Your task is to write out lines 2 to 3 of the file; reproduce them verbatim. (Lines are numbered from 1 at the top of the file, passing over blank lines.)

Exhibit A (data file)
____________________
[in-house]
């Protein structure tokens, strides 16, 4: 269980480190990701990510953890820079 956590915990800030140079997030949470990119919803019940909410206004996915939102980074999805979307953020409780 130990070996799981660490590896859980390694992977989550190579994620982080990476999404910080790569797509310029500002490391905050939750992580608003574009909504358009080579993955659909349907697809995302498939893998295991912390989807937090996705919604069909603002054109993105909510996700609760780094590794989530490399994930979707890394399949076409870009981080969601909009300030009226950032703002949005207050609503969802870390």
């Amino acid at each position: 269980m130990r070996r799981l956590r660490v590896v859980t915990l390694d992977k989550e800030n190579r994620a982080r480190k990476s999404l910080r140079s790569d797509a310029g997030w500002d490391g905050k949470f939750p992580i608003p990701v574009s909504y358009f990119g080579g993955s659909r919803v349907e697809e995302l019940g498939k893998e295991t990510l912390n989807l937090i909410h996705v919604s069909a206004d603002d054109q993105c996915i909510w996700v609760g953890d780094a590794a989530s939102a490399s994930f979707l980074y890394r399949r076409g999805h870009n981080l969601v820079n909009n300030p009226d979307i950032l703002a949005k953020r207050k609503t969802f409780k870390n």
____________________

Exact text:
């Protein structure tokens, strides 16, 4: 269980480190990701990510953890820079 956590915990800030140079997030949470990119919803019940909410206004996915939102980074999805979307953020409780 130990070996799981660490590896859980390694992977989550190579994620982080990476999404910080790569797509310029500002490391905050939750992580608003574009909504358009080579993955659909349907697809995302498939893998295991912390989807937090996705919604069909603002054109993105909510996700609760780094590794989530490399994930979707890394399949076409870009981080969601909009300030009226950032703002949005207050609503969802870390």
């Amino acid at each position: 269980m130990r070996r799981l956590r660490v590896v859980t915990l390694d992977k989550e800030n190579r994620a982080r480190k990476s999404l910080r140079s790569d797509a310029g997030w500002d490391g905050k949470f939750p992580i608003p990701v574009s909504y358009f990119g080579g993955s659909r919803v349907e697809e995302l019940g498939k893998e295991t990510l912390n989807l937090i909410h996705v919604s069909a206004d603002d054109q993105c996915i909510w996700v609760g953890d780094a590794a989530s939102a490399s994930f979707l980074y890394r399949r076409g999805h870009n981080l969601v820079n909009n300030p009226d979307i950032l703002a949005k953020r207050k609503t969802f409780k870390n």